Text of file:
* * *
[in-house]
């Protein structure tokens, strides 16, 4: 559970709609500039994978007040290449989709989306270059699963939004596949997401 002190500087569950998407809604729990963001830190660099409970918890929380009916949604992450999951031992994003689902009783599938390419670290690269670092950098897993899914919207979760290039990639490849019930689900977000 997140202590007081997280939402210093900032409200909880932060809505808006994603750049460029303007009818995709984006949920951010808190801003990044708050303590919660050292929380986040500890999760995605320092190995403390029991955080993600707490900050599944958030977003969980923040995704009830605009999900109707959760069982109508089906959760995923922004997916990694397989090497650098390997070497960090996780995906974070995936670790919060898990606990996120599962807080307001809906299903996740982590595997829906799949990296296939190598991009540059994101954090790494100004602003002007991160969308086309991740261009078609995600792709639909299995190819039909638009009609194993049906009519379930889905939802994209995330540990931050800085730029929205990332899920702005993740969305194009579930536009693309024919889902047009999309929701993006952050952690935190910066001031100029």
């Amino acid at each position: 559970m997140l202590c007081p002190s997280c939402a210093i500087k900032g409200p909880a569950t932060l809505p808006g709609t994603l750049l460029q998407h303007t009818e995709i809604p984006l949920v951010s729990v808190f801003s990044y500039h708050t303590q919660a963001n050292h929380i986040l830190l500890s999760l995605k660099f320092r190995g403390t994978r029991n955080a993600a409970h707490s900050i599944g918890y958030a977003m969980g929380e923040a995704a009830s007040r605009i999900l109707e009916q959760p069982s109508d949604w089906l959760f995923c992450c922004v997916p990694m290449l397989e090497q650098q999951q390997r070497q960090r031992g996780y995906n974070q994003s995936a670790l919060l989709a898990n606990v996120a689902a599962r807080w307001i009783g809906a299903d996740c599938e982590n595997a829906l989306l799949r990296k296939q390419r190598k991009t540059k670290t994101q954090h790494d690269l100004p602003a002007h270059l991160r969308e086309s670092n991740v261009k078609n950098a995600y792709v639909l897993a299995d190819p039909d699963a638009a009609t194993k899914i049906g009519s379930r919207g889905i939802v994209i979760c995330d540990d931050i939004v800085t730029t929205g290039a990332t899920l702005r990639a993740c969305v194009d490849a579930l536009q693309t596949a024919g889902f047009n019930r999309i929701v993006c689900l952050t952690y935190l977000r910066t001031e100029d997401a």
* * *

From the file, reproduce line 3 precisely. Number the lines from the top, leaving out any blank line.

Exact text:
């Amino acid at each position: 559970m997140l202590c007081p002190s997280c939402a210093i500087k900032g409200p909880a569950t932060l809505p808006g709609t994603l750049l460029q998407h303007t009818e995709i809604p984006l949920v951010s729990v808190f801003s990044y500039h708050t303590q919660a963001n050292h929380i986040l830190l500890s999760l995605k660099f320092r190995g403390t994978r029991n955080a993600a409970h707490s900050i599944g918890y958030a977003m969980g929380e923040a995704a009830s007040r605009i999900l109707e009916q959760p069982s109508d949604w089906l959760f995923c992450c922004v997916p990694m290449l397989e090497q650098q999951q390997r070497q960090r031992g996780y995906n974070q994003s995936a670790l919060l989709a898990n606990v996120a689902a599962r807080w307001i009783g809906a299903d996740c599938e982590n595997a829906l989306l799949r990296k296939q390419r190598k991009t540059k670290t994101q954090h790494d690269l100004p602003a002007h270059l991160r969308e086309s670092n991740v261009k078609n950098a995600y792709v639909l897993a299995d190819p039909d699963a638009a009609t194993k899914i049906g009519s379930r919207g889905i939802v994209i979760c995330d540990d931050i939004v800085t730029t929205g290039a990332t899920l702005r990639a993740c969305v194009d490849a579930l536009q693309t596949a024919g889902f047009n019930r999309i929701v993006c689900l952050t952690y935190l977000r910066t001031e100029d997401a």